The U.S. has the highest number of guns in the hands of civilians in the world, increasing the need for strategies that reduce firearm-related accidents and violence. Understanding experiences and behaviors of current handgun owners and how they may differ by gender could be used to target interventions to reduce firearm-related risks. This study describes differences between men (n = 184) and women (n = 243) handgun owners on fear for personal safety, victimization experiences, and firearm-related experiences, worries, and risk reduction strategies. Participants were recruited via Prolific to complete a 20-min survey. Results indicate that more women handgun owners had interpersonal victimization experiences, were more concerned about their personal safety, and had less confidence in their firearm handling skills than men. Risk reduction strategies were positively related with having someone who taught them about using a firearm, past year shooting practice, higher safety efficacy, carrying a firearm, and lower firearm-related worries. Only 20% of men and women worried about children accessing their firearm and a smaller proportion worried about accidently shooting another person. Targeting gun owners with the importance of firearm-related risk reduction strategies as well as increasing information about personal safety strategies that do not involve handguns may help prevent injuries.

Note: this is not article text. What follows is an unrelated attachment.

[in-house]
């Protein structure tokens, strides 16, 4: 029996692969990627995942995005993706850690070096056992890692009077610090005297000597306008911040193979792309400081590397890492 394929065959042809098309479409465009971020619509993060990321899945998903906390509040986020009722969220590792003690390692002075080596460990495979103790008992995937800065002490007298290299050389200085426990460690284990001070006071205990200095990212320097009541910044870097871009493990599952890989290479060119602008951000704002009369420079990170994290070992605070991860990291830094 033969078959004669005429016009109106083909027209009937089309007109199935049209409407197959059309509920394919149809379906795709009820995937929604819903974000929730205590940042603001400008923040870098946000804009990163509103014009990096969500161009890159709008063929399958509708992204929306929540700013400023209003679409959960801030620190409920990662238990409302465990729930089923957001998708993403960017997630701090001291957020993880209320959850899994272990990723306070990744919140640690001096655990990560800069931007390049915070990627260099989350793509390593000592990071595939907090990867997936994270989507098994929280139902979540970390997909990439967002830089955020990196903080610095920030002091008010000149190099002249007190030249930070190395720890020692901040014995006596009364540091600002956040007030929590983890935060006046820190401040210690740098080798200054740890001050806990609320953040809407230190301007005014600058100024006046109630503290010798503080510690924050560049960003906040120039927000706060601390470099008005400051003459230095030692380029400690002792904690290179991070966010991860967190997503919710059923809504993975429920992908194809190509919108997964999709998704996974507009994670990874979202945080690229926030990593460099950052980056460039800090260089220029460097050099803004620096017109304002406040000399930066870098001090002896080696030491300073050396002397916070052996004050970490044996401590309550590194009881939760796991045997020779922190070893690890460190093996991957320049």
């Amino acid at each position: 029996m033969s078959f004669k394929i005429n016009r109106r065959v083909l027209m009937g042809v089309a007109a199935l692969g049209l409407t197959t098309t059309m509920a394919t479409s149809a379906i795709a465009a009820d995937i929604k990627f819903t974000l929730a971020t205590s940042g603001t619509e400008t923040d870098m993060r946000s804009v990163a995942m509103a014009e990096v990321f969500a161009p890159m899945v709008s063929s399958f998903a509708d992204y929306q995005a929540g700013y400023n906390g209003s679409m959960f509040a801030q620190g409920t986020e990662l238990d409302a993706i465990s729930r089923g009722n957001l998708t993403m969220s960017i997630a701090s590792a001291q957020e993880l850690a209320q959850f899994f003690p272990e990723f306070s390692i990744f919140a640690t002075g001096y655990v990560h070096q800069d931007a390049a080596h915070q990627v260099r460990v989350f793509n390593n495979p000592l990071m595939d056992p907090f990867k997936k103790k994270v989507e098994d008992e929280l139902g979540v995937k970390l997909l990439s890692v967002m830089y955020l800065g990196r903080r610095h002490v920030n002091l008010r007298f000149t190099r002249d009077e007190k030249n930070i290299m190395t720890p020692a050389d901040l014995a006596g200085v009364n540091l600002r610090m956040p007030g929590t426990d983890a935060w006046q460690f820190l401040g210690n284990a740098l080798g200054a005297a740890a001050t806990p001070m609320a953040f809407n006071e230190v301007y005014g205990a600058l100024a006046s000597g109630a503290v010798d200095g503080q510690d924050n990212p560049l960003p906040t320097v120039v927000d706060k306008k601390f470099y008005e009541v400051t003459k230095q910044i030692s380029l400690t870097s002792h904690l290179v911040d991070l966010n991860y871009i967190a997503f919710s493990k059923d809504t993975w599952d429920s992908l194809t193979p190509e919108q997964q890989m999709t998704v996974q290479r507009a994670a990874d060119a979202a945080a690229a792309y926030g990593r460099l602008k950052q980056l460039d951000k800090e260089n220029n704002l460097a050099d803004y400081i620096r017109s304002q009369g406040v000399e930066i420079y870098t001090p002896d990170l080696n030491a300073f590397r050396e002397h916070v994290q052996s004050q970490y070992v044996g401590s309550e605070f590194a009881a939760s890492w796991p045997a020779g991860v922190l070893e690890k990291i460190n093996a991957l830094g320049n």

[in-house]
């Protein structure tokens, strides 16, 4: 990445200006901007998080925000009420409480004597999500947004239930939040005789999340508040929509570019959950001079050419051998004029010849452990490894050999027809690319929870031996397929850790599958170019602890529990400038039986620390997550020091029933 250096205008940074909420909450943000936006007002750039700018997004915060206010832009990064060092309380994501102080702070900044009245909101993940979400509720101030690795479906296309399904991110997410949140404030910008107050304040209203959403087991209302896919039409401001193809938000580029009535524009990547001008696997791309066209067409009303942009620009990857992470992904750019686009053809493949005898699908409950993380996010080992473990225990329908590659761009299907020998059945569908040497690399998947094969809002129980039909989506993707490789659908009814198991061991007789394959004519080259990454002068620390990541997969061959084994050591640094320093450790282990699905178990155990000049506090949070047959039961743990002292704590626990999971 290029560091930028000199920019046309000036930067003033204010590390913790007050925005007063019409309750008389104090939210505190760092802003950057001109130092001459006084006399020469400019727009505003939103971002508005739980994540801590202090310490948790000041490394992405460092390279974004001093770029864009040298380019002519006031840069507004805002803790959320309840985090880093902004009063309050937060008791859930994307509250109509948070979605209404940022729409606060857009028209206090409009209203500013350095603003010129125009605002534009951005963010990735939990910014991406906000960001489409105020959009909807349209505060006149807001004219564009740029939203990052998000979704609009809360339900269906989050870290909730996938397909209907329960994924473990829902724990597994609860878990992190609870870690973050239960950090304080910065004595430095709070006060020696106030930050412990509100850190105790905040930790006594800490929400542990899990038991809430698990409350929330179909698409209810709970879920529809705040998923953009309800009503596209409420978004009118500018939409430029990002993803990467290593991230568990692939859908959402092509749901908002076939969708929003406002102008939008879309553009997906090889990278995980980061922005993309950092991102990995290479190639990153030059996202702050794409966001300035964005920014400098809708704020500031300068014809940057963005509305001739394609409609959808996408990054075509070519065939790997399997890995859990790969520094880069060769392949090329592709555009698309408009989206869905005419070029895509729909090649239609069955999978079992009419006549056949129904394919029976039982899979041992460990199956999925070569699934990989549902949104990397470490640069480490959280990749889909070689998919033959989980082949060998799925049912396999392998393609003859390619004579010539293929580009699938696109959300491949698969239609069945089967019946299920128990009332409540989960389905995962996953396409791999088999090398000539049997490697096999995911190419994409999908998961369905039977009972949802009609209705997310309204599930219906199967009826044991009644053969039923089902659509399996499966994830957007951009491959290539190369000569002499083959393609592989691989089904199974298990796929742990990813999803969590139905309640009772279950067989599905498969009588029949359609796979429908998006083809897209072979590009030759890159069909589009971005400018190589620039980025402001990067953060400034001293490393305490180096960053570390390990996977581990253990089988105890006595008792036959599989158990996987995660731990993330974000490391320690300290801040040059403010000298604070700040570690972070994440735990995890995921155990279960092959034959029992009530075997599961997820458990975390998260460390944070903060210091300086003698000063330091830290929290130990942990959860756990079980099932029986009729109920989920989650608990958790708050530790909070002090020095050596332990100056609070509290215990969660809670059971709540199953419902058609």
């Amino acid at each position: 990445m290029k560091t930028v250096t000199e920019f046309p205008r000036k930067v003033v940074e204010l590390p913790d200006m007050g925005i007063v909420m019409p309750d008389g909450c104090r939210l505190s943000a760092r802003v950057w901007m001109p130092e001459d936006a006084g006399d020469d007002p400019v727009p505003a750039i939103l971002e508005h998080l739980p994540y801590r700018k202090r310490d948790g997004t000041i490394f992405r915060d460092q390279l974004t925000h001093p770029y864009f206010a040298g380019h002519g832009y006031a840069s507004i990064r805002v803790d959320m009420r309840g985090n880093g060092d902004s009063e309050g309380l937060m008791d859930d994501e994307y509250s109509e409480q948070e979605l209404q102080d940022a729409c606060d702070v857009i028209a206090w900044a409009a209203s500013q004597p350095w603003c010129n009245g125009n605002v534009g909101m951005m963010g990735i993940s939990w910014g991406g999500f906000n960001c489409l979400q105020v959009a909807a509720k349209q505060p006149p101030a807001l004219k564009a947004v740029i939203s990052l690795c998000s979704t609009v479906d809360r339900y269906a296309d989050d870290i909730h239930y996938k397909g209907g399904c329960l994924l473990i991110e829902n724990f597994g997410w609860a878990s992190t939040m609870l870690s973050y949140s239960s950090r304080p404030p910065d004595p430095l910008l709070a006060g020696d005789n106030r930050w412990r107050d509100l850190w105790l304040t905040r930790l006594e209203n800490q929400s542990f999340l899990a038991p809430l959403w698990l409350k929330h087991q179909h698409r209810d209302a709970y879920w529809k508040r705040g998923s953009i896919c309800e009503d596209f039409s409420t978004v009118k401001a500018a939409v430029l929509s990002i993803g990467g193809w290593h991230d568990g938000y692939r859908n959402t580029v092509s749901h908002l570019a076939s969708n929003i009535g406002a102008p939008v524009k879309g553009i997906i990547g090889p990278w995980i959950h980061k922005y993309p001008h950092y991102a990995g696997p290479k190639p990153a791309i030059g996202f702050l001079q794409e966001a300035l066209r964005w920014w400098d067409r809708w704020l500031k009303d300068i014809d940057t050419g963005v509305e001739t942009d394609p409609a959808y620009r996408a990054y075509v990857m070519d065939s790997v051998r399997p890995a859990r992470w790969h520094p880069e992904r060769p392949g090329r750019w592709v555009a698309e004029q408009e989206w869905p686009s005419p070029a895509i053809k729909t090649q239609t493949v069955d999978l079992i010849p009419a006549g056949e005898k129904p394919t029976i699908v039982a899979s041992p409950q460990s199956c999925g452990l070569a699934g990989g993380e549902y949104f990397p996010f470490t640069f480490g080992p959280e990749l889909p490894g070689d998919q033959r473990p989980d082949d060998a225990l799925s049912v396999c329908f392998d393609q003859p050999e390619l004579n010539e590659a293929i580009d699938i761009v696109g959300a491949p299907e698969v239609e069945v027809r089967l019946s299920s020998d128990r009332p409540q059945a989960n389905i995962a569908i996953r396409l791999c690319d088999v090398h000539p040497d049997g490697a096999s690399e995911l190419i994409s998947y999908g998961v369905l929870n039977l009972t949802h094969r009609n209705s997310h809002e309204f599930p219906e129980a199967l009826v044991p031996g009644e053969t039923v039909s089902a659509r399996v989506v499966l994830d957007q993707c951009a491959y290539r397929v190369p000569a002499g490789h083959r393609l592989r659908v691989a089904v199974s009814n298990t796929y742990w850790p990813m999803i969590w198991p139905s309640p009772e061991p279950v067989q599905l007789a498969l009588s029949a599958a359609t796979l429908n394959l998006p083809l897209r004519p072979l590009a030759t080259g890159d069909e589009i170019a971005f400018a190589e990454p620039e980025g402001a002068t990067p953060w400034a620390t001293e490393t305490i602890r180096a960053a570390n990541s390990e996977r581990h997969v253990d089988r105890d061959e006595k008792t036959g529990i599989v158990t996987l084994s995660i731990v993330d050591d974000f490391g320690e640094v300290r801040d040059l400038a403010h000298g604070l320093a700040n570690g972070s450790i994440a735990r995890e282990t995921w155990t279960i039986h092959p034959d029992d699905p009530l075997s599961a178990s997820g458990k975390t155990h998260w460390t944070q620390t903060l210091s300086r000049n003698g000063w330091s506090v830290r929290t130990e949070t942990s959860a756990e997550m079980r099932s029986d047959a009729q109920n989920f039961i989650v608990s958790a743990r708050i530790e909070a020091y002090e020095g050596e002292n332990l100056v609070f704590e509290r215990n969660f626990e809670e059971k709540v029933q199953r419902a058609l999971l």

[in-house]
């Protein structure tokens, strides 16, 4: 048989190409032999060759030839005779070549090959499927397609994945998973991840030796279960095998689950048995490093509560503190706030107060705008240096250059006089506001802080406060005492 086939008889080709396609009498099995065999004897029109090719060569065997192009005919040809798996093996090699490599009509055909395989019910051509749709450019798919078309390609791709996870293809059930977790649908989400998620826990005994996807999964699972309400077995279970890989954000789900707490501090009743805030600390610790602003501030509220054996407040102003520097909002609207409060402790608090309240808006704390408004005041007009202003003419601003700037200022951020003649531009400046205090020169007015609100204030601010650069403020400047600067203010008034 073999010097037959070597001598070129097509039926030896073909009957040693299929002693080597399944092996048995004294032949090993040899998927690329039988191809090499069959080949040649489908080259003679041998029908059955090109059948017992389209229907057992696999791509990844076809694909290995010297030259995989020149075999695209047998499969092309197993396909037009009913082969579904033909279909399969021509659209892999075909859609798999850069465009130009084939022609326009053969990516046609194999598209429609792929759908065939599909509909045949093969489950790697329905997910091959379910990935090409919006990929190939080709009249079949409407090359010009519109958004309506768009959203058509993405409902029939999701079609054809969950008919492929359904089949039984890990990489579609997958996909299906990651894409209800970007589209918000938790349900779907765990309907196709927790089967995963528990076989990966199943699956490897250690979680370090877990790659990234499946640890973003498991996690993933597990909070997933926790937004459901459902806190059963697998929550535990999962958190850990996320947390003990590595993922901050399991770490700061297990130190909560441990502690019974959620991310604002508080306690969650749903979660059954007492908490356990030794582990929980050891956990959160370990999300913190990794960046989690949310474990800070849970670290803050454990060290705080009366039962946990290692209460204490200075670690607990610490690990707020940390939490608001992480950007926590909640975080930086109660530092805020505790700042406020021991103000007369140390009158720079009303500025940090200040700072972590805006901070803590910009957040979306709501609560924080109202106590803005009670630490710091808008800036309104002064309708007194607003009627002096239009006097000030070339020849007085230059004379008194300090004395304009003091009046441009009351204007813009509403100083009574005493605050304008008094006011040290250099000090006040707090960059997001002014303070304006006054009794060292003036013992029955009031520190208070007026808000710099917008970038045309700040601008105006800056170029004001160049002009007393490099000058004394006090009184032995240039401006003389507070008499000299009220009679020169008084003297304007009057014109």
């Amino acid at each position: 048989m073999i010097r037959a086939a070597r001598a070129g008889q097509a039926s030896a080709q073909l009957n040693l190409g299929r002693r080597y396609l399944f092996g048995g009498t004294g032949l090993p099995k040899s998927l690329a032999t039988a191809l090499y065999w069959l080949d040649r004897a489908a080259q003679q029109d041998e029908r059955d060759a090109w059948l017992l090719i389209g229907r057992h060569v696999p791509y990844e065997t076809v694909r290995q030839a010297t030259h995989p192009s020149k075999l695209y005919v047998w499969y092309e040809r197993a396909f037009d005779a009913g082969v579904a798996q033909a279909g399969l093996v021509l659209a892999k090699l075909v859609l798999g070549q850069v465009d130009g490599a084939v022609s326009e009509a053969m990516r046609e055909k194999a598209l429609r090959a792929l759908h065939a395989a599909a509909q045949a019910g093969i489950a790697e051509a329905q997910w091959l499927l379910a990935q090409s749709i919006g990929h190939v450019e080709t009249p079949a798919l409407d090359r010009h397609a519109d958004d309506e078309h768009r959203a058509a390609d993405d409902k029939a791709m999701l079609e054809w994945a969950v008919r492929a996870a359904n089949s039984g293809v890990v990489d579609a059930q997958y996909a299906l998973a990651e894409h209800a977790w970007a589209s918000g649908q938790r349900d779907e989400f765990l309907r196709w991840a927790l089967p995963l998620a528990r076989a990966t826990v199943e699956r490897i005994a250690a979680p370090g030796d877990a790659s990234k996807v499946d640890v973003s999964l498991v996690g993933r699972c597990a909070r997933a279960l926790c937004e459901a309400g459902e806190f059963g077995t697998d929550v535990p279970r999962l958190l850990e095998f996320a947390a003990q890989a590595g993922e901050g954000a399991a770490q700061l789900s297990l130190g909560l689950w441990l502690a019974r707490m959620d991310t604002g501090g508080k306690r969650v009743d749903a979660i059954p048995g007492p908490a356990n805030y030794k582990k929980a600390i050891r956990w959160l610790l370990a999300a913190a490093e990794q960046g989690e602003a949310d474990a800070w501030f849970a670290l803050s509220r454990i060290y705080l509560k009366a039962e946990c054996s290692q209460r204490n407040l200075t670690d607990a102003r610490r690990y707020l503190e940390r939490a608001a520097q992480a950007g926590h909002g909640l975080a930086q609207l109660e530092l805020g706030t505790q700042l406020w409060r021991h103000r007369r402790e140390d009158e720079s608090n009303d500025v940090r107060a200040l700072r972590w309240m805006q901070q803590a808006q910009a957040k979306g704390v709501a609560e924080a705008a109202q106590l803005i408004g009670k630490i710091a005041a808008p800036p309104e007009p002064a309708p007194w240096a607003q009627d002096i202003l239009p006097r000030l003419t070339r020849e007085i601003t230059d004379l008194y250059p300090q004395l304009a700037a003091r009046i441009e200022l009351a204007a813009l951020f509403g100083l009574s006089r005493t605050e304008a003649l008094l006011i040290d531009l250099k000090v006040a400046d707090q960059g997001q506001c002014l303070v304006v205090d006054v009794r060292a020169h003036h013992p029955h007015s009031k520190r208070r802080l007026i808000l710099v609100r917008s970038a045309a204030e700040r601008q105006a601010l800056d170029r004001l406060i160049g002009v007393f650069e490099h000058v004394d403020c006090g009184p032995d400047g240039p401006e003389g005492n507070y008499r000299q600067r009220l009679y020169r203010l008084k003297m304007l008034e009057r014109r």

|Number of pages||10|
|Journal||Violence and Gender|
|State||Published - Jun 1 2021|
Bibliographical noteFunding Information:
The author acknowledges the University of Kentucky Department of Behavioral Science for funding this research as well as Jeb Messer for help with the data collection.
© Copyright 2021, Mary Ann Liebert, Inc., publishers 2021.
- gun risks
- safety efficacy
ASJC Scopus subject areas
- Gender Studies
- Health(social science)
- Social Psychology
- Cultural Studies
- Psychiatry and Mental health